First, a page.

A gay couple recently married in Massachusetts filed a discrimination complaint against a Colorado bakery that refused to make them a wedding cake for their reception. The owner of the bakery cited his Christian beliefs when he refused the couple's business.
David Mullins and Charlie Craig visited the Masterpiece Cakeshop in suburban Denver last summer. After a few minutes of browsing, the bakery's owner, Jack Phillips, realized the cake was to celebrate the couple's wedding. Phillips quickly informed them that he wouldn't take their business because it violated his religious beliefs.
"We were all very upset, but I was angry and I felt dehumanized and mortified," Mullins told the Associated Press. Both he and Craig posted the story to Facebook, where it “caught fire” and spread to local news networks and blogs.
The ACLU eventually volunteered to pursue the case and, in the process of researching it, discovered two other gay couples who were refused a cake from Masterpiece Cakeshop. Both couples wrote affidavits supporting the complaint.
"Religious freedom is a fundamental right in America and it's something that we champion at the ACLU," said Mark Silverstein, the legal director of the group in Colorado, which filed the complaint on behalf of the couple. "We are all entitled to our religious beliefs and we fight for that. But someone's personal religious beliefs don't justify breaking the law by discriminating against others in the public sphere."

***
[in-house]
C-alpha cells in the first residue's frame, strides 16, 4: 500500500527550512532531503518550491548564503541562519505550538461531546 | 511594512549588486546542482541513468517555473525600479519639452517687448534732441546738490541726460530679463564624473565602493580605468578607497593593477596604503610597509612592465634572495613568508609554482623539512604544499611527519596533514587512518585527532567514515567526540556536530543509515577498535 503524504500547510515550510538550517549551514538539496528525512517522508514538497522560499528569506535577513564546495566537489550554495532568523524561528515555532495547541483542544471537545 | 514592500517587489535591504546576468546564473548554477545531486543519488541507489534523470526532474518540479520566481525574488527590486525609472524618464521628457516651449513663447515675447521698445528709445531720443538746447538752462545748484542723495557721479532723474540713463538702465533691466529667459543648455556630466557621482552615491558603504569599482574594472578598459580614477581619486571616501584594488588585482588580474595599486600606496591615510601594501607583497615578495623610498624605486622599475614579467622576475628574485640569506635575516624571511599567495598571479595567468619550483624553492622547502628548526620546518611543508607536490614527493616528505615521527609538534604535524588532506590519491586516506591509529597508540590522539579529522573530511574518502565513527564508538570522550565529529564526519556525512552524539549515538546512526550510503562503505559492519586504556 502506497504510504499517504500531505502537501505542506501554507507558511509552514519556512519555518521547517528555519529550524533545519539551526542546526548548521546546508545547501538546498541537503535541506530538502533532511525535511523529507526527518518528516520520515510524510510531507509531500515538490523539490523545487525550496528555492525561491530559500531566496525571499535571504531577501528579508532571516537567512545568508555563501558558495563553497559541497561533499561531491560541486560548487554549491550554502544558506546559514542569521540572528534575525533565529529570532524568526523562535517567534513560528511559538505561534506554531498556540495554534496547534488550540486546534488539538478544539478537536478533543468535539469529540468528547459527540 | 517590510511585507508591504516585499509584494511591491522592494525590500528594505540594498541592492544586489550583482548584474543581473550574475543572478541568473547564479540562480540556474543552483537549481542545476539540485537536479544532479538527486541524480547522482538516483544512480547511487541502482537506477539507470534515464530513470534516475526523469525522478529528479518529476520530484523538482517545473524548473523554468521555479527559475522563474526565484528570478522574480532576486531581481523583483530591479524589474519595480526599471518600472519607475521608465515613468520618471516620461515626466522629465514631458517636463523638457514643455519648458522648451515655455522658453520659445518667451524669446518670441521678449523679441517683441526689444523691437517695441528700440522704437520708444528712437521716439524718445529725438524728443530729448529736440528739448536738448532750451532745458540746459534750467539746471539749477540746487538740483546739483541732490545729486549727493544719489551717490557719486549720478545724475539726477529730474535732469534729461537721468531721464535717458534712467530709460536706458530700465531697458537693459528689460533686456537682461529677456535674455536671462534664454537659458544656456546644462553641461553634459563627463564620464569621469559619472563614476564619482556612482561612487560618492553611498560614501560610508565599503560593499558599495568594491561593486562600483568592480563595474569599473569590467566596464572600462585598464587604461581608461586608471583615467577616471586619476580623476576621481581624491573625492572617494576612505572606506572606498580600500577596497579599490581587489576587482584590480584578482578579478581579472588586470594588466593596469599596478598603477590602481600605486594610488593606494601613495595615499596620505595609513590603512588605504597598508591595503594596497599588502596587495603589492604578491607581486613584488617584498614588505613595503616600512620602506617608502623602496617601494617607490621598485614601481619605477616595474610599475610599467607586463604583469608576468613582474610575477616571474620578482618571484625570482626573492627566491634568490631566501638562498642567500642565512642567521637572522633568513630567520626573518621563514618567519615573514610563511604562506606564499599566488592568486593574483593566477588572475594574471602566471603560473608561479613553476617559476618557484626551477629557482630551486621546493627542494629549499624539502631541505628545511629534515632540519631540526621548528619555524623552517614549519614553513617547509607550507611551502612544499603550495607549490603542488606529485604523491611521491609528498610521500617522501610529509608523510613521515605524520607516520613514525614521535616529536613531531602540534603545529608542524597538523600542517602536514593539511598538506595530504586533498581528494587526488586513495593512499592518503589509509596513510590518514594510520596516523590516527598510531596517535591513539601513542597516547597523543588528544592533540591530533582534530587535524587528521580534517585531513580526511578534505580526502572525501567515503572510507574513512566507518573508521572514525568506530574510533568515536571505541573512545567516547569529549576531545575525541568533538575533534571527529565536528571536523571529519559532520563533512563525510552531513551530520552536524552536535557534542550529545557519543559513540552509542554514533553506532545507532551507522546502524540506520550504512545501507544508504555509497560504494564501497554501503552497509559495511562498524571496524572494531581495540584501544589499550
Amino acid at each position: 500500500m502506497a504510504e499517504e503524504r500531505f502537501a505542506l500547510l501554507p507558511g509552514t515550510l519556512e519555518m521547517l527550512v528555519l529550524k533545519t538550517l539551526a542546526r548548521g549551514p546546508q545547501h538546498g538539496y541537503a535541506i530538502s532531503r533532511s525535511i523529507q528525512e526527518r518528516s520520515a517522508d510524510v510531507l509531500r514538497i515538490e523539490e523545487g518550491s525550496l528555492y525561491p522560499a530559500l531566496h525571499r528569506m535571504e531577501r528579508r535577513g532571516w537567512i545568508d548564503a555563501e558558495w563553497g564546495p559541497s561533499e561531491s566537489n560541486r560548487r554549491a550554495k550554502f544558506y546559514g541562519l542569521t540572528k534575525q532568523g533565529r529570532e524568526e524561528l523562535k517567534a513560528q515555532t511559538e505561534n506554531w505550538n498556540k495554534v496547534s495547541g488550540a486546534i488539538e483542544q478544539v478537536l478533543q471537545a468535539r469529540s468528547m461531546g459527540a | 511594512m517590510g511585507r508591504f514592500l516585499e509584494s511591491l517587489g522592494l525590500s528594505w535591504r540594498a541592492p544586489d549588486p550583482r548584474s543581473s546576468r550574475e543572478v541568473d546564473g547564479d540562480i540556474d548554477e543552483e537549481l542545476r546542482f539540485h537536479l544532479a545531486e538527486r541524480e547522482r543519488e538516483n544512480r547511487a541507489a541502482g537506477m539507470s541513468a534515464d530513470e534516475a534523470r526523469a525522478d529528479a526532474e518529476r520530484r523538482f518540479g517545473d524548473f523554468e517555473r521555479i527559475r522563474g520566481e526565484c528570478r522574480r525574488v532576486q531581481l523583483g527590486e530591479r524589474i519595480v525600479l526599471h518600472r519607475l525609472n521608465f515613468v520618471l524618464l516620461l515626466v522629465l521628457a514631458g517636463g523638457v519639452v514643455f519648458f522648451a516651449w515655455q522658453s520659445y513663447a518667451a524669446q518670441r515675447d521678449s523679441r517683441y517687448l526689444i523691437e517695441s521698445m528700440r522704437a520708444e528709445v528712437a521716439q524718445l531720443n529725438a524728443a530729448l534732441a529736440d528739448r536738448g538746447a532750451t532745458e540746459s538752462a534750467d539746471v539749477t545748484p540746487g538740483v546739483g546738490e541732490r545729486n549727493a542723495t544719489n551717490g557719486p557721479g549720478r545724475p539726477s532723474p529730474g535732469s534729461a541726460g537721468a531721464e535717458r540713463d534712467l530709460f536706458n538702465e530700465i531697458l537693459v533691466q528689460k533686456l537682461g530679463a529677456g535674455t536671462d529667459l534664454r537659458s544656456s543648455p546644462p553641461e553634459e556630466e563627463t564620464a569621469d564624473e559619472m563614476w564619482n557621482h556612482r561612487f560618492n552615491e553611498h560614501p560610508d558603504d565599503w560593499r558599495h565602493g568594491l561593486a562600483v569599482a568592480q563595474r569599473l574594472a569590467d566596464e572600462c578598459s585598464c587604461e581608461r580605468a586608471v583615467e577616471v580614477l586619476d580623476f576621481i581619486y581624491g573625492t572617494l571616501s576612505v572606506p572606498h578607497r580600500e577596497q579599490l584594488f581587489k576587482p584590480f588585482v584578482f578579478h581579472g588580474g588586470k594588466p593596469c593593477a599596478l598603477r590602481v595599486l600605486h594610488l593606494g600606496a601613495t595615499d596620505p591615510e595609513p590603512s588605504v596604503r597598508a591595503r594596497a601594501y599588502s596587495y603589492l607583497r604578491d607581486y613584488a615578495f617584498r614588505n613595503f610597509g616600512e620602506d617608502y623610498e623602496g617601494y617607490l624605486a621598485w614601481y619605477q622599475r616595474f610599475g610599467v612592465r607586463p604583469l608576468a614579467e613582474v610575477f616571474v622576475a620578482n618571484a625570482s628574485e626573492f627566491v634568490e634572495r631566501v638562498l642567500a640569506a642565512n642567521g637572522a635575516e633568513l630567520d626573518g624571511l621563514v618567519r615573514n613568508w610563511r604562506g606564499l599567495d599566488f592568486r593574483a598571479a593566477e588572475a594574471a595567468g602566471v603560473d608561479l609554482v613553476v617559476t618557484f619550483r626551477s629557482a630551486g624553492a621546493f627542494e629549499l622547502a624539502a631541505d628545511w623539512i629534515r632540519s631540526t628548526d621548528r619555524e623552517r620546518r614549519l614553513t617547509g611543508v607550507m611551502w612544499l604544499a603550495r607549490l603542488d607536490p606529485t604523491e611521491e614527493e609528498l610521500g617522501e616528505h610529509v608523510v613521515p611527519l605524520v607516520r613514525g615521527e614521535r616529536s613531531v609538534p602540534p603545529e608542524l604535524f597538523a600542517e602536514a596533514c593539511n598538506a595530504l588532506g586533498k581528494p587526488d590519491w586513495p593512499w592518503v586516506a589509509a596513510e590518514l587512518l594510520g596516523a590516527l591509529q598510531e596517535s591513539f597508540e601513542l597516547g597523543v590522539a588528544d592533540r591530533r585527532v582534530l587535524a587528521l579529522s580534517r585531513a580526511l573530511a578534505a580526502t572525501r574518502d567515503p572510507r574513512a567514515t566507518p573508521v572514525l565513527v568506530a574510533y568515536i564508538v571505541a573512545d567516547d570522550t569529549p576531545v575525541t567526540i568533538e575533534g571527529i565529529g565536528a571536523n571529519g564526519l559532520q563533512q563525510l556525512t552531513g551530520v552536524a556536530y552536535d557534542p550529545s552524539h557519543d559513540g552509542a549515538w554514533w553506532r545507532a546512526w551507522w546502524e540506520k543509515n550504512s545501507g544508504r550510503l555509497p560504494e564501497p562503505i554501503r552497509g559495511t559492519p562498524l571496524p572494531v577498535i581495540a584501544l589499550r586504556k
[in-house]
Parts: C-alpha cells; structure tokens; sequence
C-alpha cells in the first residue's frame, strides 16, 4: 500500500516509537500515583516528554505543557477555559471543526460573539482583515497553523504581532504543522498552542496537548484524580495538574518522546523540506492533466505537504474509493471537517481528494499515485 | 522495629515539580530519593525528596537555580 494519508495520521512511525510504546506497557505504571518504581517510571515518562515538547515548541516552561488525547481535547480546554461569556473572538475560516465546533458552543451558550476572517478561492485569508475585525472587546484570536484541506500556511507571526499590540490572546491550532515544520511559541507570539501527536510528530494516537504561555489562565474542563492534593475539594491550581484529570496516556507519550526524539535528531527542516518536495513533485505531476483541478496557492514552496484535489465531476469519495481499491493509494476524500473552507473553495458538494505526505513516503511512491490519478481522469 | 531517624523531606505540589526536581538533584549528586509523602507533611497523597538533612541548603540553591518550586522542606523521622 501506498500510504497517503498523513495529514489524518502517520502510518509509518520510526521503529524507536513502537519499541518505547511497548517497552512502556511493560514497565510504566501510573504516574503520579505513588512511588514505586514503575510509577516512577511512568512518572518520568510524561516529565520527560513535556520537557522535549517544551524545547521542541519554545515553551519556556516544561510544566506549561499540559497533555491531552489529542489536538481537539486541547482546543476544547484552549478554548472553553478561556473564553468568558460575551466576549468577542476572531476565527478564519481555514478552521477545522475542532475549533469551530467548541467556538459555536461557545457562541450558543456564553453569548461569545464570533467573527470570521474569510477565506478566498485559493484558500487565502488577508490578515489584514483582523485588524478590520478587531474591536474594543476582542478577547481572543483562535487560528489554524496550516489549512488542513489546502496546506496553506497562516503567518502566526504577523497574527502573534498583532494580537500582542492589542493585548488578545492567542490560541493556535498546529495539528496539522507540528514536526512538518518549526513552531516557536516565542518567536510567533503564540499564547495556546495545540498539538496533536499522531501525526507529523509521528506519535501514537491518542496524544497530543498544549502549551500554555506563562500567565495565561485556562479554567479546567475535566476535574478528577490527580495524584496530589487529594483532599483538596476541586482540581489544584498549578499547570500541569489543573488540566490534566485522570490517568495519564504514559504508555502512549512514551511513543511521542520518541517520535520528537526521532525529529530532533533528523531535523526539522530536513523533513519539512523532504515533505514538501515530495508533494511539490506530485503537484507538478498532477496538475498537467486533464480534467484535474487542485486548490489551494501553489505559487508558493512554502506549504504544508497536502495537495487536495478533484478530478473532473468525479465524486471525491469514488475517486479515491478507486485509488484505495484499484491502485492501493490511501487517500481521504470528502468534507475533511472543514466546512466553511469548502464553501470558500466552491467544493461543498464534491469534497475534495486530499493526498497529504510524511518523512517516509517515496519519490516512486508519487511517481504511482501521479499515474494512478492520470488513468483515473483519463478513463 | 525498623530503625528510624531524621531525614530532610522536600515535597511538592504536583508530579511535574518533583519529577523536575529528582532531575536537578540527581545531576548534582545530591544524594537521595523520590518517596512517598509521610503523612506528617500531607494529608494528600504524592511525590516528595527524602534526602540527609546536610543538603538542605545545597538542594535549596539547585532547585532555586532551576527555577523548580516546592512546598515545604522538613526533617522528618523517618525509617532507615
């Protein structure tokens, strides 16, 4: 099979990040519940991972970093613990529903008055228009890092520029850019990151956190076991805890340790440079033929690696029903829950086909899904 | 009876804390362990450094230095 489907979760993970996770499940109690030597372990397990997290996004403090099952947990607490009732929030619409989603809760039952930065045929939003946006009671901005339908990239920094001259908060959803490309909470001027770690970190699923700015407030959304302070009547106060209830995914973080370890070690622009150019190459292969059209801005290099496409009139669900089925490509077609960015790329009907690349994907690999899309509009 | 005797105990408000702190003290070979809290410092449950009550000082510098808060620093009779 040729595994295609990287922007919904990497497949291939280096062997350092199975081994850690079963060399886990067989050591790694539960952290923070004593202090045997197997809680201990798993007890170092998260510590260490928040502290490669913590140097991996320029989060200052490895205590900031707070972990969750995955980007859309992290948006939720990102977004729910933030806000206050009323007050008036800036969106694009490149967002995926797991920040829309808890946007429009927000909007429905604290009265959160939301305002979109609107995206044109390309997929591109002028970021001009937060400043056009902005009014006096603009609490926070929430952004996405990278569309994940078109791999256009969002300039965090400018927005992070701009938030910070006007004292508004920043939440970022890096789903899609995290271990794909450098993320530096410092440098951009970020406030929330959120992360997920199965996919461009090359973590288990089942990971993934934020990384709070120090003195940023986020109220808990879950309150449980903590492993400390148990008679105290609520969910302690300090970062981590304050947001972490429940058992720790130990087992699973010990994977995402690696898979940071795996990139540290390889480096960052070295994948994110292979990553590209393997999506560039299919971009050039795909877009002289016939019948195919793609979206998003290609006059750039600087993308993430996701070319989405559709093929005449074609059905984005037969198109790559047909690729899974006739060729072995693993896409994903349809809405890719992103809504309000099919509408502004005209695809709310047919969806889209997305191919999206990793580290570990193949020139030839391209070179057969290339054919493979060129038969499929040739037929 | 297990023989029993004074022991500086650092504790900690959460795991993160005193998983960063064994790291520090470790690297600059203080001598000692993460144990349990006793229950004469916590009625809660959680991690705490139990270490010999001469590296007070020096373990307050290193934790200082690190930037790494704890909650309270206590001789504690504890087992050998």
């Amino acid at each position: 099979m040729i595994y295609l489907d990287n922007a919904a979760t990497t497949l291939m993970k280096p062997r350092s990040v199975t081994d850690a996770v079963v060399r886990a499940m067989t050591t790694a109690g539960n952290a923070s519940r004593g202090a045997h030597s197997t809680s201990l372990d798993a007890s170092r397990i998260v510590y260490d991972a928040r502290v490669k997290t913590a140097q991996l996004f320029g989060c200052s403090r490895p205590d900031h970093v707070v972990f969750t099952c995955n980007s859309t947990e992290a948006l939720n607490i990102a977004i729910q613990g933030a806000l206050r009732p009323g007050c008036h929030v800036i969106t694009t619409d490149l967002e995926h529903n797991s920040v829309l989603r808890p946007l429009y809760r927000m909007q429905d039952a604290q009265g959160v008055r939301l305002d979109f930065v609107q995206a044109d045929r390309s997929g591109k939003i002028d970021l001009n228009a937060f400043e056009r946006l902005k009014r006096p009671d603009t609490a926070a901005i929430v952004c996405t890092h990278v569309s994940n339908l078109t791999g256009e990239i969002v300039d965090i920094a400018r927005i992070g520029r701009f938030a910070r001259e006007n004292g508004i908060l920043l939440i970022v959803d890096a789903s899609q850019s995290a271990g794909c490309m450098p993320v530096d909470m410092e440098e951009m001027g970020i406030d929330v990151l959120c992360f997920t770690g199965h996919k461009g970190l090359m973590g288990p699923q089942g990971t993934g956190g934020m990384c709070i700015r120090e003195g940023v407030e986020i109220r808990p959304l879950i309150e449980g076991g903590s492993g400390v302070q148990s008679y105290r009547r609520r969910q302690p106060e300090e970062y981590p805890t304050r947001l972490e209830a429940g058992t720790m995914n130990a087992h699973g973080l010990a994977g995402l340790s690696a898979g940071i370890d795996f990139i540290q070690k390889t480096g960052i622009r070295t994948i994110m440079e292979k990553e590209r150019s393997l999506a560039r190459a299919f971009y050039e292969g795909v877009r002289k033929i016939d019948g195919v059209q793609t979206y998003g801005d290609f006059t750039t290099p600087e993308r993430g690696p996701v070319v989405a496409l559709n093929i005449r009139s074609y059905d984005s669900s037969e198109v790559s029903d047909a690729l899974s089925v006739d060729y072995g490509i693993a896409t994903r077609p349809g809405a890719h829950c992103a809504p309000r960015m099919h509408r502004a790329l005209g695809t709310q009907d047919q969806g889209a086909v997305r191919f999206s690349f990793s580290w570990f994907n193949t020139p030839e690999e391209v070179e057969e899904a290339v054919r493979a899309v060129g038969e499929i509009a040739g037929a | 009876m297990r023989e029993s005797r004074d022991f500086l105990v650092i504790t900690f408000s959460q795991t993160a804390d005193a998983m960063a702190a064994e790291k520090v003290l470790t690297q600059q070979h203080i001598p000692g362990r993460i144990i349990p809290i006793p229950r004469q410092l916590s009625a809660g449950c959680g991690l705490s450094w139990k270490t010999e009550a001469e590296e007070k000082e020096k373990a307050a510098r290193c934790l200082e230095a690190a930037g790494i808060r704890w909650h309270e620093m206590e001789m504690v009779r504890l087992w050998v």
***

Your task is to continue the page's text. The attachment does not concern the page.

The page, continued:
Philips's attorney, Nicolle Martin, told the Associated Press she disagrees.
"We don't believe that this is a case about commerce. At its heart, this is a case about conscience," said Nicolle Martin. She said the matter is important because it will serve as an example for future cases across the country as more gay couples gain legal recognitions for their relationships.
"It brings it to the forefront. I just don't think that we should heighten one person's beliefs over and above another person's beliefs," she said.
"It would force him to choose between his conscience and a paycheck. I just think that's an intolerable choice," Martin said
The Colorado Attorney General's office filed a formal complaint on behalf of the couple last week.
If Phillips loses and refuses to comply with the court order, which is asking the bakery to "cease and desist" its practice of refusing gay couples' business, he could face up to a year in jail and a $500 fine per case.
The case is scheduled for a hearing in front of Colorado's Civil Rights Commission in September.
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